I've found a description of hard links and junctions in Windows, however I'd like to know ,from the Windows UI or command prompt, how I can view the hard links of a particular file or folder?

  • Exactly what do you mean by "view" in this context? – John Gardeniers Oct 7 '11 at 1:51

The fsutil utility included in Windows XP and higher. Example:

fsutil.exe hardlink list C:\Windows\System32\notepad.exe

Sample results (from Windows 7):

  • 1
    Is there also any way to list soft links and junctions for a file? – Massimo Oct 7 '11 at 5:38
  • Looks like on Server 2003 fsutil doesn't support the hardlink list subcommand. Only hardlink create is shown by fsutil hardlink. – bambams Nov 5 '13 at 17:23

fsutil requires elevated system privileges. If you just need to read, and not create, links this is very inconvenient.

Microsoft releases also the free findlinks, which is much more syntax friendly, gives extra-details and does not require special privileges.

Judge yourself the same file, as from John K post, analysed with findlinks:

findlinks c:\windows\notepad.exe

FindLinks v1.0 - Locate file hard links                                                             
Copyright (C) 2011 Mark Russinovich                                                                 
Sysinternals - www.sysinternals.com                                                                 
        Index:  0x000037A6                                                                          
        Links:  3                                                                                   
Linking files:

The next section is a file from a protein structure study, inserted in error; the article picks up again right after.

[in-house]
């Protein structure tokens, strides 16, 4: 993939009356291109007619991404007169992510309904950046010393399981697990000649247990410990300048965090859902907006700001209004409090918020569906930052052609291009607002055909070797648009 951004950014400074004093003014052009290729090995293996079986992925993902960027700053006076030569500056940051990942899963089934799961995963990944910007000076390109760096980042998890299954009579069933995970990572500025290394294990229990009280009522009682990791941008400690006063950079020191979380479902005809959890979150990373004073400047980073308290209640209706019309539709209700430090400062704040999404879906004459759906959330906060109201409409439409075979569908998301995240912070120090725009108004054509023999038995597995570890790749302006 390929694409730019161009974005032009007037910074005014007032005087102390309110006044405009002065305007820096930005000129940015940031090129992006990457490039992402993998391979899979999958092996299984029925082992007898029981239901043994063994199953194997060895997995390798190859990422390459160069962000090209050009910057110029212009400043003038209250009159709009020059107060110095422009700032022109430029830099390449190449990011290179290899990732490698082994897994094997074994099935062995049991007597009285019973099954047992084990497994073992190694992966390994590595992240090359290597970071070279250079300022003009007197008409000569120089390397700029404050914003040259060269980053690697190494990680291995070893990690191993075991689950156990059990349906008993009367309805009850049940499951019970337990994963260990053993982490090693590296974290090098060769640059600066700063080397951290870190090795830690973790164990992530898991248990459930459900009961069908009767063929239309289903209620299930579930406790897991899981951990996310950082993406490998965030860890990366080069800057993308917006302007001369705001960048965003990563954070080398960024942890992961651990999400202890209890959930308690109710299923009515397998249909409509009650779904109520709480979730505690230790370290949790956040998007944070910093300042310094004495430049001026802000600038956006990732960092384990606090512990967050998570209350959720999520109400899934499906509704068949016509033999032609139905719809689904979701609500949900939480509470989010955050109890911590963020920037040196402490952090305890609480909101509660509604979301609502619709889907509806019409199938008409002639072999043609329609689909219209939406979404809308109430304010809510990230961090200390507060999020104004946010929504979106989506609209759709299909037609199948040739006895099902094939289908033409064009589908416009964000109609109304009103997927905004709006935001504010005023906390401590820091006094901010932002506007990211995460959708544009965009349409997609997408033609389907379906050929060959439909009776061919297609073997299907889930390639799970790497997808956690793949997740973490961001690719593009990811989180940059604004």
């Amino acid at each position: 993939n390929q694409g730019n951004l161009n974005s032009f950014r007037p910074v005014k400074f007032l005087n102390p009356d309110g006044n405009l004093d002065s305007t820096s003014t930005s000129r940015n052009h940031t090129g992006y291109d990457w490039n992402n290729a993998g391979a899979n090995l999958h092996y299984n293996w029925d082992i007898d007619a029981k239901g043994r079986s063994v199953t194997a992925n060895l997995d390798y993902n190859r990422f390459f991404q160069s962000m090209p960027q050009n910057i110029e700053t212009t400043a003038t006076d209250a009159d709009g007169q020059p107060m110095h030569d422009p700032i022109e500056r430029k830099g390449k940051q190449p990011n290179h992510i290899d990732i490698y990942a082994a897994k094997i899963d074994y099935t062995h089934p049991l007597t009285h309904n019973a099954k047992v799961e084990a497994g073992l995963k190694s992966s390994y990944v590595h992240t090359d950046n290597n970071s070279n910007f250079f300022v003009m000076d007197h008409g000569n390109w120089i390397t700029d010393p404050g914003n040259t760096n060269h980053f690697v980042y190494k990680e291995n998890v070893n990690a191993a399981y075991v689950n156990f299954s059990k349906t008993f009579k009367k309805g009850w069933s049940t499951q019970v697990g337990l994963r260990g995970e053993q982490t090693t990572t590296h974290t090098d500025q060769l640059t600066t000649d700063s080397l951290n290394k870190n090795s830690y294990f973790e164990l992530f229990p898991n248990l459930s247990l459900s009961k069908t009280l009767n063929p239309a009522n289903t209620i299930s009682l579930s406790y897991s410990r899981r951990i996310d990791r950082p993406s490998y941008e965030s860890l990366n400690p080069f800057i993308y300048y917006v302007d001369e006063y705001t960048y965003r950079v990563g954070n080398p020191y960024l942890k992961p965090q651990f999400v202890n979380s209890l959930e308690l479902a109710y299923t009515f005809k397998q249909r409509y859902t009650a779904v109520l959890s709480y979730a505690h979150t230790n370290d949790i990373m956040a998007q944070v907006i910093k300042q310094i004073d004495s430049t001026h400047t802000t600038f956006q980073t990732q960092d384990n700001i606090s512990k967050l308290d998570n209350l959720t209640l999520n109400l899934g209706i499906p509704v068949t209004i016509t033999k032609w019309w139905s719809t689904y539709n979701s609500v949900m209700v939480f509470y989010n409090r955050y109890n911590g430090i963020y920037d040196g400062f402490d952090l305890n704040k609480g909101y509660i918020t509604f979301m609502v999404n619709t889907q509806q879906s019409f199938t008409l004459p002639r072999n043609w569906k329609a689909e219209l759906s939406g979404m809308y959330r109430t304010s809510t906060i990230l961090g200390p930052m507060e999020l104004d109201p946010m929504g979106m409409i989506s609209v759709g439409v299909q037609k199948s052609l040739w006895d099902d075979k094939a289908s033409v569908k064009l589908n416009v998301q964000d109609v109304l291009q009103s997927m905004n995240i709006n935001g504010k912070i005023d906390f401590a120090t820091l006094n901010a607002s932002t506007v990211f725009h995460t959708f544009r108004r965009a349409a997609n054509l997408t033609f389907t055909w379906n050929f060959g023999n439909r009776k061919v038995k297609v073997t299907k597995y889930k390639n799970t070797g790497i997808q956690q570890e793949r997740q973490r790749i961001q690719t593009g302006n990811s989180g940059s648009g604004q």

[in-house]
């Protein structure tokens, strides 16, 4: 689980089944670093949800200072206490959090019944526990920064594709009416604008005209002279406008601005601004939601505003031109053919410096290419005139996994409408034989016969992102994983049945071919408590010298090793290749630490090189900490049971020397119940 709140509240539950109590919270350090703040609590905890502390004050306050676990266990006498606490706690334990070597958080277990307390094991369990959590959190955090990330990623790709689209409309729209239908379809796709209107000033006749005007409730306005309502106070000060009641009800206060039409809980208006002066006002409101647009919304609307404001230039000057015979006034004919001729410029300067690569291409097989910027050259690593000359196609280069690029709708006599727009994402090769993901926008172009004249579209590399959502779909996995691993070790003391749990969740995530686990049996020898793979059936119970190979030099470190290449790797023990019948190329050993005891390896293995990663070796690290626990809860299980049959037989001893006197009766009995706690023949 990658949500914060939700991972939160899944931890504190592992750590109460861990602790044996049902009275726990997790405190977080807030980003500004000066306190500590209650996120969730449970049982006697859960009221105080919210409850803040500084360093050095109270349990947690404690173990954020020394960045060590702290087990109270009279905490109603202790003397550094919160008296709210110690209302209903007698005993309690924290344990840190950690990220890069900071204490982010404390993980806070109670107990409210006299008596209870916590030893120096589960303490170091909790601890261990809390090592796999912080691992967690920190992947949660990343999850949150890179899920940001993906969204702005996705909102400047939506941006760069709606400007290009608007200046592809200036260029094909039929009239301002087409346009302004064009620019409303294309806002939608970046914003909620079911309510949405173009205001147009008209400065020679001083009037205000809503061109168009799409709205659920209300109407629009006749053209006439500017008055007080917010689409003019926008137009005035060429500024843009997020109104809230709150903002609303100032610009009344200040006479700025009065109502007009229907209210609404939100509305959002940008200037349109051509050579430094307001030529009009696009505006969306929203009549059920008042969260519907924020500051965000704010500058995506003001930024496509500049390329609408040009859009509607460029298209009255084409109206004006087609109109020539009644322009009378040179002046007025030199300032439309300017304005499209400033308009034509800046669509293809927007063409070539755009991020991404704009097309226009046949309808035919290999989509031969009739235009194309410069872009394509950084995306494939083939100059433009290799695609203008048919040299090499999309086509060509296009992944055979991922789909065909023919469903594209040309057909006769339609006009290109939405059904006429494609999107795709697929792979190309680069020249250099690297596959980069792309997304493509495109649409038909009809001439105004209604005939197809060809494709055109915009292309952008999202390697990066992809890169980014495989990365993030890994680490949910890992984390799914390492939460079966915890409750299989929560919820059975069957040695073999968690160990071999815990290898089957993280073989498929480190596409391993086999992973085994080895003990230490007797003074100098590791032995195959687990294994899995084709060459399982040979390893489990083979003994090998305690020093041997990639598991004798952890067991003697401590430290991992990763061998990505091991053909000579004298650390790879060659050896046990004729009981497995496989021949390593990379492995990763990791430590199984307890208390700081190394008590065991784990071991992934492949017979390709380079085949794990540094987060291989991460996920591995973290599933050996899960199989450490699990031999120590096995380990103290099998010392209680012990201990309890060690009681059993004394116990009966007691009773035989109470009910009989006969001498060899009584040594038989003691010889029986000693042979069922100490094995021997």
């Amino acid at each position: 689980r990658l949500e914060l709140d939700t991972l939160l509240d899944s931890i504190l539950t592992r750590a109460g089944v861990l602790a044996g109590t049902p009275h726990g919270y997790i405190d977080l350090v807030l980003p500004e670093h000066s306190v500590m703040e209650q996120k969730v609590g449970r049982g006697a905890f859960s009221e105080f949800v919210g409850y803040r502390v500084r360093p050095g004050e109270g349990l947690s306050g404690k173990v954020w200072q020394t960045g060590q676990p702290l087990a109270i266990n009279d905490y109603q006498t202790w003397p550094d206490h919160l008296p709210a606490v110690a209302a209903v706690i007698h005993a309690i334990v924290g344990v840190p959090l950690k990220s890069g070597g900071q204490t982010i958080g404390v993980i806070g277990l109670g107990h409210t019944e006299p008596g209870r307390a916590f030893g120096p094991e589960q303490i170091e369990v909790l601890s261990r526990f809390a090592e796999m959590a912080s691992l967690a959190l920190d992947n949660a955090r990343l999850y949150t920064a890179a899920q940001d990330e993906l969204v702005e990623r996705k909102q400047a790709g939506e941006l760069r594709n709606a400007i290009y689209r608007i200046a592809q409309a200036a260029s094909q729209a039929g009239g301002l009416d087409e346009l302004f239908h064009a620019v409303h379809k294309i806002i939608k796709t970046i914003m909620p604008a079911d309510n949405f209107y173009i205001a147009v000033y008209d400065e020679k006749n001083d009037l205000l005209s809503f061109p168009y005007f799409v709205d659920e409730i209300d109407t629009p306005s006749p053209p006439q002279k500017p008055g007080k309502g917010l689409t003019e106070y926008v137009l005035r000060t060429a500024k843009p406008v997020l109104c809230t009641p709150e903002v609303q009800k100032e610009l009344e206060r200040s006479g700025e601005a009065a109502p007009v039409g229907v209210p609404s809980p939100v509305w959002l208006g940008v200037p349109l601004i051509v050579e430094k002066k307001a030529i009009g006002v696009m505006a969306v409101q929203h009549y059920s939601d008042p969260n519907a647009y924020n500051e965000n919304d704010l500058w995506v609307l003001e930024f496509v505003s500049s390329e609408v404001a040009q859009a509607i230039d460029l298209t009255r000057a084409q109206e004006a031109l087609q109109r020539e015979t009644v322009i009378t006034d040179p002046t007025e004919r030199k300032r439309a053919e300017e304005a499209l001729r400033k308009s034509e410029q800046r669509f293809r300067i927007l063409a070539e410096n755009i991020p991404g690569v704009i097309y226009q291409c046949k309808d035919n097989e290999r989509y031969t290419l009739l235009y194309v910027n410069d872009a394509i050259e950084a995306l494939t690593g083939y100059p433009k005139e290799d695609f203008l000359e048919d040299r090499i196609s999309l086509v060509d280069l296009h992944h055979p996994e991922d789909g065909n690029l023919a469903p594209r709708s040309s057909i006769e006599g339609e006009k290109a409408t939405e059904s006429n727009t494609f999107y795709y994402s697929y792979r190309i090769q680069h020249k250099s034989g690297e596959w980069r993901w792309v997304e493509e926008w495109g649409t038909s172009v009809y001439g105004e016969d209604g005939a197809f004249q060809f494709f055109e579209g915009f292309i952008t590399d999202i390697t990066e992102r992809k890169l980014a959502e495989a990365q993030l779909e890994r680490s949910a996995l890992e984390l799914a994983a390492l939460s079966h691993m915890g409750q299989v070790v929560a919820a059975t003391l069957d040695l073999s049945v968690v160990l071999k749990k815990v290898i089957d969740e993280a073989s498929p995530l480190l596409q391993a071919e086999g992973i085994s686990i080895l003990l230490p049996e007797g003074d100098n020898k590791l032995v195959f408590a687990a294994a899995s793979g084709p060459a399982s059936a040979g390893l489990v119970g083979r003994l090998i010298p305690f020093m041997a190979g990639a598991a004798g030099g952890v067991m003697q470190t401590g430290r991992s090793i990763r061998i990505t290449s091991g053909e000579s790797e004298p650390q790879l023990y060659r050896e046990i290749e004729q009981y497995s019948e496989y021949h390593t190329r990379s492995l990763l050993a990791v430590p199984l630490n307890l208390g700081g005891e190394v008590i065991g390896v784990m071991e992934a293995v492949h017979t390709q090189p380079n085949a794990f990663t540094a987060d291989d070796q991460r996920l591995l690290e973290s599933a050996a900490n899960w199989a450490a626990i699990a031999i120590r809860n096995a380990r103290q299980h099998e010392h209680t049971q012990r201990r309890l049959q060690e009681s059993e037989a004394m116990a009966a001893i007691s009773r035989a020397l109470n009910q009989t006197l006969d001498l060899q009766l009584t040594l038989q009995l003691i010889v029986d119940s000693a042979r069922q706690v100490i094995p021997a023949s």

While the convenience of findlinks might persist,

starting with Windows 10 Insiders build 14972, symlinks can be created without needing to elevate the console as administrator.

See blogs.windows.com/windowsdeveloper

One can also observe that now fsutil.exe does not require elevated privileges any more.

Microsoft's goal is to align the symlinks functionality to Linux standards, where they are very common.

Thanks to pinjaliina for pointing out this.


Not directly what you need but may still be useful for such goal when used cleverly:
FINDDUPE, a standalone command line utility hosted at http://www.sentex.net/~mwandel/finddupe/ address, has side functionality, which allows listing all hardlinks within a directory recursively with the following call:
finddupe -listlink <directory_of_interest>

Here is an example of what one gets as an output:

Hardlink group, 2 of 2 hardlinked instances found in search tree:

Number of hardlink groups found: 1

NOTE: There is a number of projects with the similar name on SourceForge, but nothing actually hosts the utility above as for now.


The FindLinks tool from Sysinternals should be exactly what you need.

findlinks C:\Windows\notepad.exe

Try the program NTFSLinksView - works fine for me on Windows 10, should work on Vista and later.


The ln CLI utility by Hermann Schinagl should work:

ln --list

There's also a shell extension.

  • Thx for the link to this commandline tool :D – Radon8472 May 8 '19 at 19:31

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